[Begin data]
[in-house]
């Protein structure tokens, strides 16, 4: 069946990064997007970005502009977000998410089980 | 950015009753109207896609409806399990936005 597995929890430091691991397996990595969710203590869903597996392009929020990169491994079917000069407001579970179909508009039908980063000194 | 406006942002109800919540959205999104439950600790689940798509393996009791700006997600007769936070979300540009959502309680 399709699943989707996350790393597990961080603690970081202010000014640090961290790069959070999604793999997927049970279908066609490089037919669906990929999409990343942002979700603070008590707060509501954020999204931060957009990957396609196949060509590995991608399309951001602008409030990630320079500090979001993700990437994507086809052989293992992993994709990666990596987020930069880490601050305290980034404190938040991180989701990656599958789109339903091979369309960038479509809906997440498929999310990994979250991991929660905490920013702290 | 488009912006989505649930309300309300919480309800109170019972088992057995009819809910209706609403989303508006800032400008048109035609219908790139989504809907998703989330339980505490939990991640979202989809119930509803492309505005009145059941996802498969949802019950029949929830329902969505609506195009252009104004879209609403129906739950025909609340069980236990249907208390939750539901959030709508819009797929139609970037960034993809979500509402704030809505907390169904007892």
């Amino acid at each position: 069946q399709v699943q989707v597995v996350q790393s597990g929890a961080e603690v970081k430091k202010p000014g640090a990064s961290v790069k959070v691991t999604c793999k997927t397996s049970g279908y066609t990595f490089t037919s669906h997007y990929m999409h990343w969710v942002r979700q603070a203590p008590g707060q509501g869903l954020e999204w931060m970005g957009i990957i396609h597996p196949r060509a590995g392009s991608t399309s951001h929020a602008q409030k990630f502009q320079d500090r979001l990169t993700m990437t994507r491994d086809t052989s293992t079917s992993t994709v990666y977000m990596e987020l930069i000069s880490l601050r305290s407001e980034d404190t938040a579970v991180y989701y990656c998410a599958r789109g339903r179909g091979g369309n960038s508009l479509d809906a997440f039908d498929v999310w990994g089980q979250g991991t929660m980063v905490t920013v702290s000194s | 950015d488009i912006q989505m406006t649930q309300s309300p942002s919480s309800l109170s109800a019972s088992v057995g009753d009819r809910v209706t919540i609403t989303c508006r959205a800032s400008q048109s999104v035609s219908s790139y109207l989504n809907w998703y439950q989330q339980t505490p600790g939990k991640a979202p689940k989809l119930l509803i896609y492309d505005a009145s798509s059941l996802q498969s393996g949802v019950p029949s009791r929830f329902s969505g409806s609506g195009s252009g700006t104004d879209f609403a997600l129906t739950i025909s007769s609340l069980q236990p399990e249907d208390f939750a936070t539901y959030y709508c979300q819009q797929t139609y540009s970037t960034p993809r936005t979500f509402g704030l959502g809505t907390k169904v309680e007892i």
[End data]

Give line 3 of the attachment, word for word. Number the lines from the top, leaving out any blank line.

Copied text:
């Amino acid at each position: 069946q399709v699943q989707v597995v996350q790393s597990g929890a961080e603690v970081k430091k202010p000014g640090a990064s961290v790069k959070v691991t999604c793999k997927t397996s049970g279908y066609t990595f490089t037919s669906h997007y990929m999409h990343w969710v942002r979700q603070a203590p008590g707060q509501g869903l954020e999204w931060m970005g957009i990957i396609h597996p196949r060509a590995g392009s991608t399309s951001h929020a602008q409030k990630f502009q320079d500090r979001l990169t993700m990437t994507r491994d086809t052989s293992t079917s992993t994709v990666y977000m990596e987020l930069i000069s880490l601050r305290s407001e980034d404190t938040a579970v991180y989701y990656c998410a599958r789109g339903r179909g091979g369309n960038s508009l479509d809906a997440f039908d498929v999310w990994g089980q979250g991991t929660m980063v905490t920013v702290s000194s | 950015d488009i912006q989505m406006t649930q309300s309300p942002s919480s309800l109170s109800a019972s088992v057995g009753d009819r809910v209706t919540i609403t989303c508006r959205a800032s400008q048109s999104v035609s219908s790139y109207l989504n809907w998703y439950q989330q339980t505490p600790g939990k991640a979202p689940k989809l119930l509803i896609y492309d505005a009145s798509s059941l996802q498969s393996g949802v019950p029949s009791r929830f329902s969505g409806s609506g195009s252009g700006t104004d879209f609403a997600l129906t739950i025909s007769s609340l069980q236990p399990e249907d208390f939750a936070t539901y959030y709508c979300q819009q797929t139609y540009s970037t960034p993809r936005t979500f509402g704030l959502g809505t907390k169904v309680e007892i």